Prof. Mark Walton
We are interested in the way in which our brains are able to integrate across these multiple different types of information in order to guide appropriate decisions. There is a particular focus on how different aspects of value are learned, represented and used to guide choice behaviour within frontal-temporal striatal-dopaminergic circuits. The long-term goal is to use the information gleaned about the function of these systems to better understand how the process of valuation and decision making goes awry in neuropsychiatric disorders.
The laboratory uses a range of recording and interference techniques to address these questions, including fast-scan cyclic voltammetry, targeted lesions, neuropharmacological manipulations, and functional magnetic resonance imaging (fMRI). In particular, we are keen to use combinations of techniques in order to probe communication between brain regions and causal interactions within these networks. Our behavioural tasks are designed with an eye to ideas in disciplines such as behavioural ecology, animal learning theory and neuroeconomics as well as behavioural and cognitive neuroscience.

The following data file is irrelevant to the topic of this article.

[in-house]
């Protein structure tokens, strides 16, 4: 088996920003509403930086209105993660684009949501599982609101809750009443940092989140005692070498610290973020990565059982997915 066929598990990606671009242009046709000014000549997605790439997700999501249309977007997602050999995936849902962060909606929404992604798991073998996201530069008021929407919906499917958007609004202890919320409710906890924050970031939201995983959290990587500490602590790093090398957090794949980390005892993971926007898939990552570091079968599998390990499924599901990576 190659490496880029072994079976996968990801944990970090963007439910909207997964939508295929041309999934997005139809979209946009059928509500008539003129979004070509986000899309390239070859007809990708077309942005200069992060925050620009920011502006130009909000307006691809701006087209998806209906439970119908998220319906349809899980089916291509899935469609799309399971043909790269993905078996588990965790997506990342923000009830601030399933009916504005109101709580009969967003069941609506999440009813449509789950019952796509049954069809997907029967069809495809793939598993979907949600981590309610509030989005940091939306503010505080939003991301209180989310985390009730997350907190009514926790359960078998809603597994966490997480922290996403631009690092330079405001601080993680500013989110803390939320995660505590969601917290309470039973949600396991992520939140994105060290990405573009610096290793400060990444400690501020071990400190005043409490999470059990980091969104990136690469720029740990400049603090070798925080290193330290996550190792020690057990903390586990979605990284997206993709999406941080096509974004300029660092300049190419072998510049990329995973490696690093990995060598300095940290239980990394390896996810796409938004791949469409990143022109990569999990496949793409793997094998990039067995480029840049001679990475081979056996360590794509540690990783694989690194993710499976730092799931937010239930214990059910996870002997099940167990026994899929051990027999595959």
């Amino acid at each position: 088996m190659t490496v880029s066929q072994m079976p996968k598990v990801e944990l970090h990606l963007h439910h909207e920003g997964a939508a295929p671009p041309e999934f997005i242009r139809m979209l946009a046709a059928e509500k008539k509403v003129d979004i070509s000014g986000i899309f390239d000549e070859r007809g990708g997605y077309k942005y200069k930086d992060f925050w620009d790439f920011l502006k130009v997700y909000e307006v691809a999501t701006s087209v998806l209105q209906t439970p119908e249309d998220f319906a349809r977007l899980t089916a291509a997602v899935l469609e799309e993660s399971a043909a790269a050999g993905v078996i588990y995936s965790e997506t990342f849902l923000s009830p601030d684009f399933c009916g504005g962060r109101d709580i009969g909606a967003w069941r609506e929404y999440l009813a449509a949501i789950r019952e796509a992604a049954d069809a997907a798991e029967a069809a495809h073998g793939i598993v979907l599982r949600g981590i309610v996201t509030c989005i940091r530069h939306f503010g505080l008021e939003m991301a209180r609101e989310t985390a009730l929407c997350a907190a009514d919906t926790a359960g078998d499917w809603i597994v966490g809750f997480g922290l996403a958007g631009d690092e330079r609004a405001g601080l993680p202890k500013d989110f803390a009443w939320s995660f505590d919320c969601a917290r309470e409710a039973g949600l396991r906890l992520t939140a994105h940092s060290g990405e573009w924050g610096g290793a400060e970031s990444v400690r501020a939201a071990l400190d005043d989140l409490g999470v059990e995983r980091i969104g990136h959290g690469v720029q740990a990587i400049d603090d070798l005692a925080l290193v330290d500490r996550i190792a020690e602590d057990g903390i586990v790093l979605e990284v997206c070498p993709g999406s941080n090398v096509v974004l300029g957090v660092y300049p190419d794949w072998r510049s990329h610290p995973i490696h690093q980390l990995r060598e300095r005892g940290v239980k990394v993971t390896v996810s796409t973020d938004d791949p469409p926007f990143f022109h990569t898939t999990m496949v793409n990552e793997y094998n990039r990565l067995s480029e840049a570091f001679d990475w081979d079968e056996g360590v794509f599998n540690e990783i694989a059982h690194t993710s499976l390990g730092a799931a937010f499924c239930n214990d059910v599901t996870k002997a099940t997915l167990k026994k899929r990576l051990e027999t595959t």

Current Oxford Collaborators
- David Bannerman, Experimental Psychology
- Tim Behrens, FMRIB Centre
- Peter Brown, Clinical Neurology
- Stephanie Cragg & Katie Jennings, DPAG
- Peter Magill, MRC Neuroanatomical Pharmacology Unit
- Anna Mitchell, Experimental Psychology
- Matthew Rushworth, Experimental Psychology
- Jerome Sallet, Experimental Psychology
- Elizabeth Tunbridge, Department of Psychiatry
Fast-scan cyclic voltammetry set-up
- Sebastien Bouret, Institut du Cerveau et de la Moelle epiniere, ICM, Paris, France
- Peter Dayan, Gatsby Computational Neuroscience Unit, UCL, London
- Gary Gilmour, Eli Lilly, U.K.
- Steve Kennerley, Institute of Neurology, UCL, London
- Yael Niv, Department of Psychology, Princeton University, USA
- Giovanni Pezzulo, Institute of Cognitive Sciences and Technologies (ISTC-CNR), Rome, Italy
- Paul Phillips, Department of Psychiatry and Behavioral Sciences, University of Washington, Seattle, USA